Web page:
Global investment in solar energy in 2015 reached a record US$161.5 billion off the back of 57GW of PV installations, according to the latest data from Bloomberg New Energy Finance (BNEF).
Total renewable investment for the year hit US$329 billion, up US$13 billion on the previous year. The US and China combined to provide more than half of that overall figure.
More startling than the growth figures is that this commitment to renewables has continued to ratchet up while fossil fuel prices have plummeted. Oil prices have more than halved in two year.
“These figures are a stunning riposte to all those who expected clean energy investment to stall on falling oil and gas prices,” said Michael Liebreich, chairman of the advisory board at BNEF. “They highlight the improving cost competitiveness of solar and wind power, driven in part by the move by many countries to reverse-auction new capacity rather than providing advantageous tariffs, a shift that has put producers under continuing price pressure.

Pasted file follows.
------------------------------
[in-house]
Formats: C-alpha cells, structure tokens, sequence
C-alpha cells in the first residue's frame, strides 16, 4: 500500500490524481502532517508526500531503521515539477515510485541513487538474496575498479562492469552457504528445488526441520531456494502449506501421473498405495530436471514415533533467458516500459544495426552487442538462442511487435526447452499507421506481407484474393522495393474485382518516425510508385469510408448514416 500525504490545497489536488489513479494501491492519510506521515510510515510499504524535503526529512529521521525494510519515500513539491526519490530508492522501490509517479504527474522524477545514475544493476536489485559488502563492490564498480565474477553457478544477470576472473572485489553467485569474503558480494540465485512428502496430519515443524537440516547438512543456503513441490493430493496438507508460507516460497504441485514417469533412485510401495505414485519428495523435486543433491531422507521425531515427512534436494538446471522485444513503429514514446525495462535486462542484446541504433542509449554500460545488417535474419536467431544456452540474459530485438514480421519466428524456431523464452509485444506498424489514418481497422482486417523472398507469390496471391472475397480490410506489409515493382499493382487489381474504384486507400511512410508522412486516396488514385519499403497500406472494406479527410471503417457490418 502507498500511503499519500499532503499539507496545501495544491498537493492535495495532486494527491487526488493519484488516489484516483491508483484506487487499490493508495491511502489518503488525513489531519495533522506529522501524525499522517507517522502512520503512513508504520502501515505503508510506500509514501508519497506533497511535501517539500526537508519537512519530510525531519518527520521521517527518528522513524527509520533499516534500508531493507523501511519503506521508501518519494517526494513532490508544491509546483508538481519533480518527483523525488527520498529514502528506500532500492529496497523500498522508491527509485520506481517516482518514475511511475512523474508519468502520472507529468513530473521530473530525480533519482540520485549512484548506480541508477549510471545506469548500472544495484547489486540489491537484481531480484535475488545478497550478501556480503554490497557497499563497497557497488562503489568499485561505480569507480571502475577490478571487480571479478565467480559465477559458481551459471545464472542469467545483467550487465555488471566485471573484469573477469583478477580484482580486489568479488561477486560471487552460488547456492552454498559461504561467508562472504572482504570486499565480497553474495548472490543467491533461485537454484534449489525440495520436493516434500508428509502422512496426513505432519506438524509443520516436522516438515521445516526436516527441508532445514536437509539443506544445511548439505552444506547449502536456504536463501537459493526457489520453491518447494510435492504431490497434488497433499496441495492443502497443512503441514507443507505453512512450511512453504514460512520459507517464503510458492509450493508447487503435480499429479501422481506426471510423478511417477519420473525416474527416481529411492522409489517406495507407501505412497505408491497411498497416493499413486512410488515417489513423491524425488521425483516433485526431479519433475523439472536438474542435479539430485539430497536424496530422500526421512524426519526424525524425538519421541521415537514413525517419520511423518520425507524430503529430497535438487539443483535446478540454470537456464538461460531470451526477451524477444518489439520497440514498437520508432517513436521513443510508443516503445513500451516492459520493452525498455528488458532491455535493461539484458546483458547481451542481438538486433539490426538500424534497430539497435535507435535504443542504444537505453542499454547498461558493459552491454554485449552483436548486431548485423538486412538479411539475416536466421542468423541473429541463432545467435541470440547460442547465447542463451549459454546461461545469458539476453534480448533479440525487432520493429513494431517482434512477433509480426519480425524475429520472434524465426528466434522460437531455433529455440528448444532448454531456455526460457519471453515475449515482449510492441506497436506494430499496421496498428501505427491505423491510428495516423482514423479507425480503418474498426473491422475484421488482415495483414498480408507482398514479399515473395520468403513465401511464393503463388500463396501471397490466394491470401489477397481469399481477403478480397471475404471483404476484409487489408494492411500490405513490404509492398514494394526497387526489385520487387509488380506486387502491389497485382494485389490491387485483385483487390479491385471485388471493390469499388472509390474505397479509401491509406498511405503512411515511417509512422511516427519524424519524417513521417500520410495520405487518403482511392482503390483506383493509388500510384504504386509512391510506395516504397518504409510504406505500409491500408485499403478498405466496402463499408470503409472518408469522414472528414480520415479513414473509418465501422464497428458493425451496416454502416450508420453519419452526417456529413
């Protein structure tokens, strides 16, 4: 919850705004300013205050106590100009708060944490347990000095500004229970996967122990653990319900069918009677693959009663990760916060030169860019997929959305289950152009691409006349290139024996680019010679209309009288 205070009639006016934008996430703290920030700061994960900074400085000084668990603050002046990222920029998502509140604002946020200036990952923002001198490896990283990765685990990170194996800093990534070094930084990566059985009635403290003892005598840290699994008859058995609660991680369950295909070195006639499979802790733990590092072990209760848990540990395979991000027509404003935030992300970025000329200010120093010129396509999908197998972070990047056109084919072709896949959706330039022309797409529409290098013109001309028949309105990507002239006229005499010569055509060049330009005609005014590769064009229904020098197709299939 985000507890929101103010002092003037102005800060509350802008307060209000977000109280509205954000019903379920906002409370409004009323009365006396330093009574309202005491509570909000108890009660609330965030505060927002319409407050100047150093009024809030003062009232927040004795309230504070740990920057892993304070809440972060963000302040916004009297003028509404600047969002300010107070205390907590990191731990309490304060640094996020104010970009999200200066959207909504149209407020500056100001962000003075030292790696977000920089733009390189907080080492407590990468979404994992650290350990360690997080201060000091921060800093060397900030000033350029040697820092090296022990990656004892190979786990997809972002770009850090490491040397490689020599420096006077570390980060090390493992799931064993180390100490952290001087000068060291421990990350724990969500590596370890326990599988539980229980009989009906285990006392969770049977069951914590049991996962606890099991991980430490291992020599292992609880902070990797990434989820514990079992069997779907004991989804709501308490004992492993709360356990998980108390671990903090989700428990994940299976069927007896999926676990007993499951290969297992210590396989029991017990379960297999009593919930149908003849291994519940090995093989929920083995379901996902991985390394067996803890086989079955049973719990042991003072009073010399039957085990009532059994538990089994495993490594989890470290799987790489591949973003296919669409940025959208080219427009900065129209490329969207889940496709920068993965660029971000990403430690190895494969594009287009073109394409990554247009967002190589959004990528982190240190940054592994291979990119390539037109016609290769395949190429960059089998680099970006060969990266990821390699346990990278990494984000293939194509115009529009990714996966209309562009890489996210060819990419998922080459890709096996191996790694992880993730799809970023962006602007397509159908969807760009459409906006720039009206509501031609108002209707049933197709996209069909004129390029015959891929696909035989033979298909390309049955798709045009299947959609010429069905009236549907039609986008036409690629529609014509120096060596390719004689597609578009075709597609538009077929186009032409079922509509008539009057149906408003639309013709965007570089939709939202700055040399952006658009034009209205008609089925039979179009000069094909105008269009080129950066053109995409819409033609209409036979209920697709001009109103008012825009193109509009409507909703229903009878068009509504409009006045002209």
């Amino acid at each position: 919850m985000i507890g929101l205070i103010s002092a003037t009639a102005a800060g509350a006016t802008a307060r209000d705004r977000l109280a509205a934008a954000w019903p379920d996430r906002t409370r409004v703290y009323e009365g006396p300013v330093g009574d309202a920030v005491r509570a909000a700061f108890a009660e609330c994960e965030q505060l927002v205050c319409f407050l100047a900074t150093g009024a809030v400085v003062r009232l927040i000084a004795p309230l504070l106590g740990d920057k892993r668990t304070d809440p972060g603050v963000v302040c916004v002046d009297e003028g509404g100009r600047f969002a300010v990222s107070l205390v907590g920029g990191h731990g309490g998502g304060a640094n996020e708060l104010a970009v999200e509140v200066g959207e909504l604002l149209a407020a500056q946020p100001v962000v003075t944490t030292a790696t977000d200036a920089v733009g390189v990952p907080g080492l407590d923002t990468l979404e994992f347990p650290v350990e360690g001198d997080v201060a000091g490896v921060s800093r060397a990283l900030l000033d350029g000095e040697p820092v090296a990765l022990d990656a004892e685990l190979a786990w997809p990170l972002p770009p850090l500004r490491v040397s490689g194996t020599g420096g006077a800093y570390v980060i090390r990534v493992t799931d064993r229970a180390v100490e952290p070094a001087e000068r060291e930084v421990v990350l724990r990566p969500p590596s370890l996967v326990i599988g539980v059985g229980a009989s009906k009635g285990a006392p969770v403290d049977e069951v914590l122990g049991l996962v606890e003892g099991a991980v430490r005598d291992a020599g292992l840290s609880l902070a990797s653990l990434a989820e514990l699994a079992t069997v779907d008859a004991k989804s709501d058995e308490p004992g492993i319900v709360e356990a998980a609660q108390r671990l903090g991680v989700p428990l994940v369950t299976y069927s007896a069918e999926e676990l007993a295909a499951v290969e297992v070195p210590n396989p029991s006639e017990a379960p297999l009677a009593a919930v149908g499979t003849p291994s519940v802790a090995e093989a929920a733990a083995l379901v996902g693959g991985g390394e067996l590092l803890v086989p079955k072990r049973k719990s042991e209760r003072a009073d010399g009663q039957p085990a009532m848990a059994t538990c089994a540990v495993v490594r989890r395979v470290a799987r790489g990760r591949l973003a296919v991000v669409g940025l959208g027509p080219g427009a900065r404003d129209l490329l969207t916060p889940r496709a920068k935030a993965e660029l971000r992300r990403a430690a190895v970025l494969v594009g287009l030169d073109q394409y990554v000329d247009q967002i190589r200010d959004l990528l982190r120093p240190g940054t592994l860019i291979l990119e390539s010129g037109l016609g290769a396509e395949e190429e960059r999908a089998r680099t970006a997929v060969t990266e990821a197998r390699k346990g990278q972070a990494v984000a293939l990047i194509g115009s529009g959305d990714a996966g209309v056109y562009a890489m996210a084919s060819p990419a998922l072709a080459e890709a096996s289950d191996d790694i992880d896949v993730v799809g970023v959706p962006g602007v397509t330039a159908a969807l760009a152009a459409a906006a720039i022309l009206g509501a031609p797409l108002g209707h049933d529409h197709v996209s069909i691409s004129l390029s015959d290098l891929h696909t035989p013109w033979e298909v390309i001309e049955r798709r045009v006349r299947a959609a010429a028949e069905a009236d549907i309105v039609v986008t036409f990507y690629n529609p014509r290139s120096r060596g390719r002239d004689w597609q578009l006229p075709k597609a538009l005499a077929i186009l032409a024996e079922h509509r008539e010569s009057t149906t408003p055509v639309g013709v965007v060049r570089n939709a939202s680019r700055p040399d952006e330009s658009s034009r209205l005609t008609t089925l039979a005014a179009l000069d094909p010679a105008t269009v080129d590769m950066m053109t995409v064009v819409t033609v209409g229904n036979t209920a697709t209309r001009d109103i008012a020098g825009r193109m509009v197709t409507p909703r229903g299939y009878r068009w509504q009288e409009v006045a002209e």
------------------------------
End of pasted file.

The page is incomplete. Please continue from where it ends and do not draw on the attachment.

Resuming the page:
“Wind and solar power are now being adopted in many developing countries as a natural and substantial part of the generation mix: they can be produced more cheaply than often high wholesale power prices; they reduce a country's exposure to expected future fossil fuel prices; and above all they can be built very quickly to meet unfulfilled demand for electricity,” added Liebreich. “And it is very hard to see these trends going backwards, in the light of December’s Paris Climate Agreement.”
BNEF's 2015 solar deployment of 57GW is its preliminary figure for the year.
Non-OECD countries continued to make gains, with China the driving force behind much of the growth. It registered US$110.52 billion of renewable energy investment in its own right, compared to US$56 billion in the US.